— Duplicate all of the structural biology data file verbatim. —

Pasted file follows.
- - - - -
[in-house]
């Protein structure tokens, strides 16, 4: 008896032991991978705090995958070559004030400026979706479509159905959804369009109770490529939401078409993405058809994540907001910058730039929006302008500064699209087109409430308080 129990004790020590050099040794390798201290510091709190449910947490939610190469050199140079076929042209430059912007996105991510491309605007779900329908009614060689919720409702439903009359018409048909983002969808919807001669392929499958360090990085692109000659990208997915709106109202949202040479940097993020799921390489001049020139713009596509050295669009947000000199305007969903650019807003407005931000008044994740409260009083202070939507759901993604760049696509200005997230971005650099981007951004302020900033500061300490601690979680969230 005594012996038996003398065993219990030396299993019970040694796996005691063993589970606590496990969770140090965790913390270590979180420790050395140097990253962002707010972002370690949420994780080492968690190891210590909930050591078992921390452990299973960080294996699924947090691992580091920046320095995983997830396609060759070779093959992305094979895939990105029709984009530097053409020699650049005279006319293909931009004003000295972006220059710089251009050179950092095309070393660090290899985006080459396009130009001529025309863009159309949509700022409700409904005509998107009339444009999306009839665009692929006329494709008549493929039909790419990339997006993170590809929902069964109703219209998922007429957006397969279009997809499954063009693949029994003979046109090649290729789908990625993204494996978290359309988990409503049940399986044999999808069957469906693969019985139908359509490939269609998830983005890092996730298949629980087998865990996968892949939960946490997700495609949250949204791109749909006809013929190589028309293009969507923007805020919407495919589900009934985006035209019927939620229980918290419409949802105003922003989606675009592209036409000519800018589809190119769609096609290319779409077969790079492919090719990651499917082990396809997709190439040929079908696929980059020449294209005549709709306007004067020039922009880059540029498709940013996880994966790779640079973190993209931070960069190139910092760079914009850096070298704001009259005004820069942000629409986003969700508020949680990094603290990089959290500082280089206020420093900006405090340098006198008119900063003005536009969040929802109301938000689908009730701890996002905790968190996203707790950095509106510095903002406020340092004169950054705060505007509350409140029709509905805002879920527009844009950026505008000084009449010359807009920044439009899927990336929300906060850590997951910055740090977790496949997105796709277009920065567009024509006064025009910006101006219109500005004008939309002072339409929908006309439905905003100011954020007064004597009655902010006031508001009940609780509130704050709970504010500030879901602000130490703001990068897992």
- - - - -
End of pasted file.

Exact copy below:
[in-house]
């Protein structure tokens, strides 16, 4: 008896032991991978705090995958070559004030400026979706479509159905959804369009109770490529939401078409993405058809994540907001910058730039929006302008500064699209087109409430308080 129990004790020590050099040794390798201290510091709190449910947490939610190469050199140079076929042209430059912007996105991510491309605007779900329908009614060689919720409702439903009359018409048909983002969808919807001669392929499958360090990085692109000659990208997915709106109202949202040479940097993020799921390489001049020139713009596509050295669009947000000199305007969903650019807003407005931000008044994740409260009083202070939507759901993604760049696509200005997230971005650099981007951004302020900033500061300490601690979680969230 005594012996038996003398065993219990030396299993019970040694796996005691063993589970606590496990969770140090965790913390270590979180420790050395140097990253962002707010972002370690949420994780080492968690190891210590909930050591078992921390452990299973960080294996699924947090691992580091920046320095995983997830396609060759070779093959992305094979895939990105029709984009530097053409020699650049005279006319293909931009004003000295972006220059710089251009050179950092095309070393660090290899985006080459396009130009001529025309863009159309949509700022409700409904005509998107009339444009999306009839665009692929006329494709008549493929039909790419990339997006993170590809929902069964109703219209998922007429957006397969279009997809499954063009693949029994003979046109090649290729789908990625993204494996978290359309988990409503049940399986044999999808069957469906693969019985139908359509490939269609998830983005890092996730298949629980087998865990996968892949939960946490997700495609949250949204791109749909006809013929190589028309293009969507923007805020919407495919589900009934985006035209019927939620229980918290419409949802105003922003989606675009592209036409000519800018589809190119769609096609290319779409077969790079492919090719990651499917082990396809997709190439040929079908696929980059020449294209005549709709306007004067020039922009880059540029498709940013996880994966790779640079973190993209931070960069190139910092760079914009850096070298704001009259005004820069942000629409986003969700508020949680990094603290990089959290500082280089206020420093900006405090340098006198008119900063003005536009969040929802109301938000689908009730701890996002905790968190996203707790950095509106510095903002406020340092004169950054705060505007509350409140029709509905805002879920527009844009950026505008000084009449010359807009920044439009899927990336929300906060850590997951910055740090977790496949997105796709277009920065567009024509006064025009910006101006219109500005004008939309002072339409929908006309439905905003100011954020007064004597009655902010006031508001009940609780509130704050709970504010500030879901602000130490703001990068897992």